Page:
April 30, 2007

Aquatic hitchhikers in area ready for fishing opener May 12

By Roz Kohls
Staff Writer

Some of the Dassel Cokato area lakes will appear inviting during the fishing opener May 12, but watch out. They have Eurasian watermilfoil in them, an aquatic hitchhiker waiting to be carried to other lakes.

Eurasian watermilfoil, myriophyllum spicatum, is an invasive species of plant that can interfere with boating, fishing and swimming. In nutrient-rich lakes it forms thick underwater strands of tangled stems, and vast mats of vegetation at the water’s surface.

A single segment of stem and leaves can take root and form a new colony. Fragments clinging to boats and trailers can spread the plant from lake to lake.

So, after having fun fishing in Lake Washington, confirmed infested by Eurasian watermilfoil in 1999, and Waverly, Rock, Howard, Clearwater, and Augusta lakes especially, check your trailers and rinse out your boat’s live well, according to Assistant Manager Eric Altena of the Montrose area fisheries.

Use bleach, if possible, in live wells after fishing in those lakes.

There are other area lakes that are infested also, and listed in an April 2006 report, according to William Rendall, Minnesota DNR invasive species program coordinator.

In Meeker County they are Lake Manuella, Ripley Lake, Stella Lake and Wolf Lake.

In Wright County, they are French, Beebe, Buffalo, Clearwater, Deer, Fish, Little Waverly, Ramsey, Mink, Indian, Goose, Sugar and Weigand Lakes, as well as Lake Mary, Lake Pulaski and Clearwater River.

Eurasian watermilfoil has difficulty becoming established in lakes with well-established populations of native plants. Also, in some lakes, the plant appears to coexist with native flora and has little impact on fish and other aquatic animals.

In nutrient-rich lakes, especially shallow areas, the plant’s floating canopy can crowd out important native water plants and interfere with water recreation, according to the Minnesota Department of Natural Resources.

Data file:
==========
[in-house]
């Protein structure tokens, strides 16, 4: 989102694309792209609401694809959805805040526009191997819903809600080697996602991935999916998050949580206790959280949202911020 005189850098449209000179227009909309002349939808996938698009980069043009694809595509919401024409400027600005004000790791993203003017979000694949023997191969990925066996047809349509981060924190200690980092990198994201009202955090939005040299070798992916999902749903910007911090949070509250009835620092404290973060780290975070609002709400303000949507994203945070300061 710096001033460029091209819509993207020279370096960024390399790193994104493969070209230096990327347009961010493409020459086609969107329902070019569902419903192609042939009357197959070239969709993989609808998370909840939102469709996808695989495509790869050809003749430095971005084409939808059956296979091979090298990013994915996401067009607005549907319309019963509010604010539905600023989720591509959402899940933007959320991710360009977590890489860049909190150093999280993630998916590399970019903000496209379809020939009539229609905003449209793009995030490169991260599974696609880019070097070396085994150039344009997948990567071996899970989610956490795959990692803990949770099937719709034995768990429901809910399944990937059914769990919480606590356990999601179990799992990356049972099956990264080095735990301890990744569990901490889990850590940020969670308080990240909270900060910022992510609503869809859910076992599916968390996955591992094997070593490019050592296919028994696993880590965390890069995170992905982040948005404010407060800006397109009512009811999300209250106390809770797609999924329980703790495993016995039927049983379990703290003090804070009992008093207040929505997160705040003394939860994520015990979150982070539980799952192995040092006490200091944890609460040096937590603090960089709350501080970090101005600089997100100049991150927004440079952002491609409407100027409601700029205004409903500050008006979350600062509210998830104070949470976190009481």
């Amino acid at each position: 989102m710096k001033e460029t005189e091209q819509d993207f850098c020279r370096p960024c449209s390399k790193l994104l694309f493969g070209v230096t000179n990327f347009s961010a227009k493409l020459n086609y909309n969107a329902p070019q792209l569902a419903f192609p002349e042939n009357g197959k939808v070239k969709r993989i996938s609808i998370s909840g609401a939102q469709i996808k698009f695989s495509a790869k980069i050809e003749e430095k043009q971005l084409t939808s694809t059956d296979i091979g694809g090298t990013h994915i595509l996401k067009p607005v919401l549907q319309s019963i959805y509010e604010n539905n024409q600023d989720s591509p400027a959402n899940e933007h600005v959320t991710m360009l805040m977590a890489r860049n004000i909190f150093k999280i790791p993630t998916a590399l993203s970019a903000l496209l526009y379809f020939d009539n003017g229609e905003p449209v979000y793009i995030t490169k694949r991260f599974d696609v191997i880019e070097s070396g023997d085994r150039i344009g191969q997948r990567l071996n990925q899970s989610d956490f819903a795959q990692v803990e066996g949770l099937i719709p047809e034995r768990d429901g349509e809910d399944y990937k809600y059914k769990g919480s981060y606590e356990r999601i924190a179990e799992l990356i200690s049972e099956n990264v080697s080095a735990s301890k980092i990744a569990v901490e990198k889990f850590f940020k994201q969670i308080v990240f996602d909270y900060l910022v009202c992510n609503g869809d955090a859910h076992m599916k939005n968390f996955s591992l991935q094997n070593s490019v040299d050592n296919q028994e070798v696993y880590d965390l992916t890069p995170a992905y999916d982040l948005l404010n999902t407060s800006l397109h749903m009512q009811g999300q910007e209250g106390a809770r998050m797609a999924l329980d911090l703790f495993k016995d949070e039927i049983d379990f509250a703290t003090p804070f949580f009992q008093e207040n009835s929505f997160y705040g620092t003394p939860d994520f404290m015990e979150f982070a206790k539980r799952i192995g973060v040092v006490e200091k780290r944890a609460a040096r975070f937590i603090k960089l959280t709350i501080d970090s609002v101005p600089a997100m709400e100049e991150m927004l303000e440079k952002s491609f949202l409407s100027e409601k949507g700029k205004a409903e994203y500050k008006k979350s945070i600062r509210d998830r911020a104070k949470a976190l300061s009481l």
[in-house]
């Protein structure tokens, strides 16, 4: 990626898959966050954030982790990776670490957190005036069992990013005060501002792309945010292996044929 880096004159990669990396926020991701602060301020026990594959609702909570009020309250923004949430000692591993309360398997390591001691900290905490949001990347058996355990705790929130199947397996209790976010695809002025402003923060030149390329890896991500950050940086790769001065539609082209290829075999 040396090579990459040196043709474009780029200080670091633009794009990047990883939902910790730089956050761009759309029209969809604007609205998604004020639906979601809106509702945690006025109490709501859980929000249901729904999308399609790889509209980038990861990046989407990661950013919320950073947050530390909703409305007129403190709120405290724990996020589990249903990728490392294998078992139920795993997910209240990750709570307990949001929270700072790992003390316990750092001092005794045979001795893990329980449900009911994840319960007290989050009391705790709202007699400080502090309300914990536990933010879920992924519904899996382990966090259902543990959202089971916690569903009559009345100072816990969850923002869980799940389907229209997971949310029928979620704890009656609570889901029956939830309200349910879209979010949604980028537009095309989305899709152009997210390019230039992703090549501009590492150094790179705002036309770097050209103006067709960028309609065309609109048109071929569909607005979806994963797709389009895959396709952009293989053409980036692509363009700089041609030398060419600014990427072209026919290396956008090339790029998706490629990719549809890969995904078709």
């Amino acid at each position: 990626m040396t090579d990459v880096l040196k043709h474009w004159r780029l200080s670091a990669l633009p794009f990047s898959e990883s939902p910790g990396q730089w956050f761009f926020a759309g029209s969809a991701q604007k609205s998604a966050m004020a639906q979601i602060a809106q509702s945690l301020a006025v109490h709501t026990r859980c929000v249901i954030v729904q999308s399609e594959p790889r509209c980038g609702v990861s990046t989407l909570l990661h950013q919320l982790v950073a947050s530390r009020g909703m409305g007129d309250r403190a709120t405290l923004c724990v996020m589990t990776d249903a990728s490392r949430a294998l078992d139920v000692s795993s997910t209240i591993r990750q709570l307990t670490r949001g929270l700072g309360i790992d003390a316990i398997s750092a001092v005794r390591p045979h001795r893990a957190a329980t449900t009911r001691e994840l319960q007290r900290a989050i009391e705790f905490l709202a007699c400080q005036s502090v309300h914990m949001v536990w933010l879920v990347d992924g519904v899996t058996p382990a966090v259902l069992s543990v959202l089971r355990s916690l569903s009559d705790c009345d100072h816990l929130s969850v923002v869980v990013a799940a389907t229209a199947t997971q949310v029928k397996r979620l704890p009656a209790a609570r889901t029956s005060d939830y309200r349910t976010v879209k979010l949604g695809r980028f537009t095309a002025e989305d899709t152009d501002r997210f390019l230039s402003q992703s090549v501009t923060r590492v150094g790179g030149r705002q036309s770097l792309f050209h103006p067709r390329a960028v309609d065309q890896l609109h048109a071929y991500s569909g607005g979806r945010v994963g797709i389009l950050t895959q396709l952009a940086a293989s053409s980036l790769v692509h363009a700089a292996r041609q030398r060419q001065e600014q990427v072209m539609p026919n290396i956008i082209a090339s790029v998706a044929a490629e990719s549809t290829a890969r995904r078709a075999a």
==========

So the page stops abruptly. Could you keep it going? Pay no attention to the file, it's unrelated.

In Minnesota it is illegal to transport harmful invasive species. If you are a boater, angler, water-skier, or canoeist, here are things you can do to prevent the transport of Eurasian watermilfoil and other invasive species:

• Inspect your boat, propellers, keels, rudders, trailer, anchors, centerboards, rollers and axles.

• Remove any plants and animals that are visible before leaving any water body, even if you are unsure whether the lake is infested.

• Drain water from the motor, live well, bilge and transom wells while on land before you leave any water body, even if you see no plants or animals.

• Dispose of unwanted bait in the trash. Never release live bait into a water body, or release aquatic animals from one water body into another.

• Wash, then dry your boat, tackle, downriggers, trailer and other boating equipment to kill harmful species that were not visible at the boat launch. This can be done on your way home or once you have returned home.

Some aquatic nuisance species can survive more than two weeks out of water.

• Rinse your boat and equipment that normally get wet with hot (at least 104 degrees F) tap water, or spray boat and trailer with high-pressure water, or dry boat and equipment for at least five days before transporting to another water body.

• Learn what Eurasian watermilfoil looks like. Eurasian watermilfoil typically has 12 to 21 pairs of leaflets. The native northern watermilfoil, with which it is often confused, has five to nine pairs.

The mechanical clearing of aquatic plants for beaches, docks and landings creates thousands of new stem fragments. It is possible to transport Eurasian watermilfoil without seeing a full stem of leaflets.

Eurasian watermilfoil was accidentally introduced to North America from Europe. It spread westward into inland lakes primarily by boats, and reached Midwestern states between the 1950s and 1980s.

Eurasian watermilfoil was first discovered in Lake Minnetonka during the fall of 1987.

Don’t let the infestation of Eurasian watermilfoil in area lakes spoil your fishing plans, though. Lake Washington, for example, is one of the “Super Seven” walleye lakes in the area on opening day, according to the DNR Fisheries office in Hutchinson. It is shallow, so it warms up fast, and it is well-stocked, said Chris Schultz in “Outdoors” of the Herald Journal.

Howard Lake also is infested with Eurasian watermilfoil, but is due to produce both good walleye and northern pike action, he said.

Zebra mussels in Wright County

Zebra mussels, another invasive species, have infested Fish Lake in northern Wright County, according to a 2006 report from the Minnesota DNR’s Invasive Species Program Coordinator, William J. Rendall.

Zebra mussels, Dreissena polymorpha, also are in the Mississippi River, said Eric Altena, assistant area fisheries manager in Montrose.

They are fingernail-sized freshwater mollusks. They get their name from the striped patterns on their shells, although not all zebra mussels have stripes.

Fish Lake is in Clearwater Township, near the Sherburne County border.

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